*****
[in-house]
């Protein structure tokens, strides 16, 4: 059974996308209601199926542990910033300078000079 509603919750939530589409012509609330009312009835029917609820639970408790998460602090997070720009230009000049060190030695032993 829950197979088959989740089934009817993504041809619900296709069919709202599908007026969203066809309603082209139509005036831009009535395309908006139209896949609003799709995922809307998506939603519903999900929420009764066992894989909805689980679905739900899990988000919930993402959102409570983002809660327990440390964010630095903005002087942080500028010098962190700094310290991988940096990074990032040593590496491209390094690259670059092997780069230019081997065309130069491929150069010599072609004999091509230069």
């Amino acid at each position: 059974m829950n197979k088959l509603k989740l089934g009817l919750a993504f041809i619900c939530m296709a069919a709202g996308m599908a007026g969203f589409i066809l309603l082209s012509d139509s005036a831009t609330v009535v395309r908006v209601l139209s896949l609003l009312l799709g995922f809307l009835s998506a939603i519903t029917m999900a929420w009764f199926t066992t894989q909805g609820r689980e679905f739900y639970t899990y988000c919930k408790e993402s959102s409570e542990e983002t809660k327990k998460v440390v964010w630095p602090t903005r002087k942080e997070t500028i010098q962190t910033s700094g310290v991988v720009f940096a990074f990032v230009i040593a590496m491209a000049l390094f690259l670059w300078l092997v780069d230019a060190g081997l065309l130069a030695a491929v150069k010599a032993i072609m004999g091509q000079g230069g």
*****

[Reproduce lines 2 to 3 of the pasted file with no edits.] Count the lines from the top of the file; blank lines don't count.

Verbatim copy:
């Protein structure tokens, strides 16, 4: 059974996308209601199926542990910033300078000079 509603919750939530589409012509609330009312009835029917609820639970408790998460602090997070720009230009000049060190030695032993 829950197979088959989740089934009817993504041809619900296709069919709202599908007026969203066809309603082209139509005036831009009535395309908006139209896949609003799709995922809307998506939603519903999900929420009764066992894989909805689980679905739900899990988000919930993402959102409570983002809660327990440390964010630095903005002087942080500028010098962190700094310290991988940096990074990032040593590496491209390094690259670059092997780069230019081997065309130069491929150069010599072609004999091509230069």
């Amino acid at each position: 059974m829950n197979k088959l509603k989740l089934g009817l919750a993504f041809i619900c939530m296709a069919a709202g996308m599908a007026g969203f589409i066809l309603l082209s012509d139509s005036a831009t609330v009535v395309r908006v209601l139209s896949l609003l009312l799709g995922f809307l009835s998506a939603i519903t029917m999900a929420w009764f199926t066992t894989q909805g609820r689980e679905f739900y639970t899990y988000c919930k408790e993402s959102s409570e542990e983002t809660k327990k998460v440390v964010w630095p602090t903005r002087k942080e997070t500028i010098q962190t910033s700094g310290v991988v720009f940096a990074f990032v230009i040593a590496m491209a000049l390094f690259l670059w300078l092997v780069d230019a060190g081997l065309l130069a030695a491929v150069k010599a032993i072609m004999g091509q000079g230069g």